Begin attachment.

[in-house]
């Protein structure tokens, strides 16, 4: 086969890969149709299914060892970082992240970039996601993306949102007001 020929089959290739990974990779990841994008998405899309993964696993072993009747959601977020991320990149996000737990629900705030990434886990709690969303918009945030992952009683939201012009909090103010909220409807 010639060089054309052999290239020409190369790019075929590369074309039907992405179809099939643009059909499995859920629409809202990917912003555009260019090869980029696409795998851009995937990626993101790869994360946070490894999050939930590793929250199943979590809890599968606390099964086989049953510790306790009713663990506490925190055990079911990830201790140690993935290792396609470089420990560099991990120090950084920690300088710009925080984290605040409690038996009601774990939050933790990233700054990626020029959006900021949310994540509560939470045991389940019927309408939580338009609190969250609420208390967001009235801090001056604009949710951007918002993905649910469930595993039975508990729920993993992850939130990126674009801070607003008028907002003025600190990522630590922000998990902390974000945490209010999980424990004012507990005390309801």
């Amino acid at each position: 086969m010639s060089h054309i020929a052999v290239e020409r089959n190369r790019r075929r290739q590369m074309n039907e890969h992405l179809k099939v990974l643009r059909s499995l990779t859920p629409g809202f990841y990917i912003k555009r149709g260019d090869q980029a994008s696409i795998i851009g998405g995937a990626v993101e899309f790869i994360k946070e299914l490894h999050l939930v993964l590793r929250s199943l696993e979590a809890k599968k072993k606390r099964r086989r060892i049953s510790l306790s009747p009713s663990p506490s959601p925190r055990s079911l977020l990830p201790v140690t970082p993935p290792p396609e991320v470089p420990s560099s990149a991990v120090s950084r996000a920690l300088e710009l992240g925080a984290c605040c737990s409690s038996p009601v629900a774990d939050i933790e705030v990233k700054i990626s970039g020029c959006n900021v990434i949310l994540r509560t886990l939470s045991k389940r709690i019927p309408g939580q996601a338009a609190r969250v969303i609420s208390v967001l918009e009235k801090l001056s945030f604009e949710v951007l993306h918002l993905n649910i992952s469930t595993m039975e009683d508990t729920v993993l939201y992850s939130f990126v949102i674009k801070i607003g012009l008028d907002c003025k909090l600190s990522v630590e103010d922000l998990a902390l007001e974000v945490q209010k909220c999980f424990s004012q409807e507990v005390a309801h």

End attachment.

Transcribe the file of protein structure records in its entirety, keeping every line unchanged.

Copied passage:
[in-house]
């Protein structure tokens, strides 16, 4: 086969890969149709299914060892970082992240970039996601993306949102007001 020929089959290739990974990779990841994008998405899309993964696993072993009747959601977020991320990149996000737990629900705030990434886990709690969303918009945030992952009683939201012009909090103010909220409807 010639060089054309052999290239020409190369790019075929590369074309039907992405179809099939643009059909499995859920629409809202990917912003555009260019090869980029696409795998851009995937990626993101790869994360946070490894999050939930590793929250199943979590809890599968606390099964086989049953510790306790009713663990506490925190055990079911990830201790140690993935290792396609470089420990560099991990120090950084920690300088710009925080984290605040409690038996009601774990939050933790990233700054990626020029959006900021949310994540509560939470045991389940019927309408939580338009609190969250609420208390967001009235801090001056604009949710951007918002993905649910469930595993039975508990729920993993992850939130990126674009801070607003008028907002003025600190990522630590922000998990902390974000945490209010999980424990004012507990005390309801």
């Amino acid at each position: 086969m010639s060089h054309i020929a052999v290239e020409r089959n190369r790019r075929r290739q590369m074309n039907e890969h992405l179809k099939v990974l643009r059909s499995l990779t859920p629409g809202f990841y990917i912003k555009r149709g260019d090869q980029a994008s696409i795998i851009g998405g995937a990626v993101e899309f790869i994360k946070e299914l490894h999050l939930v993964l590793r929250s199943l696993e979590a809890k599968k072993k606390r099964r086989r060892i049953s510790l306790s009747p009713s663990p506490s959601p925190r055990s079911l977020l990830p201790v140690t970082p993935p290792p396609e991320v470089p420990s560099s990149a991990v120090s950084r996000a920690l300088e710009l992240g925080a984290c605040c737990s409690s038996p009601v629900a774990d939050i933790e705030v990233k700054i990626s970039g020029c959006n900021v990434i949310l994540r509560t886990l939470s045991k389940r709690i019927p309408g939580q996601a338009a609190r969250v969303i609420s208390v967001l918009e009235k801090l001056s945030f604009e949710v951007l993306h918002l993905n649910i992952s469930t595993m039975e009683d508990t729920v993993l939201y992850s939130f990126v949102i674009k801070i607003g012009l008028d907002c003025k909090l600190s990522v630590e103010d922000l998990a902390l007001e974000v945490q209010k909220c999980f424990s004012q409807e507990v005390a309801h």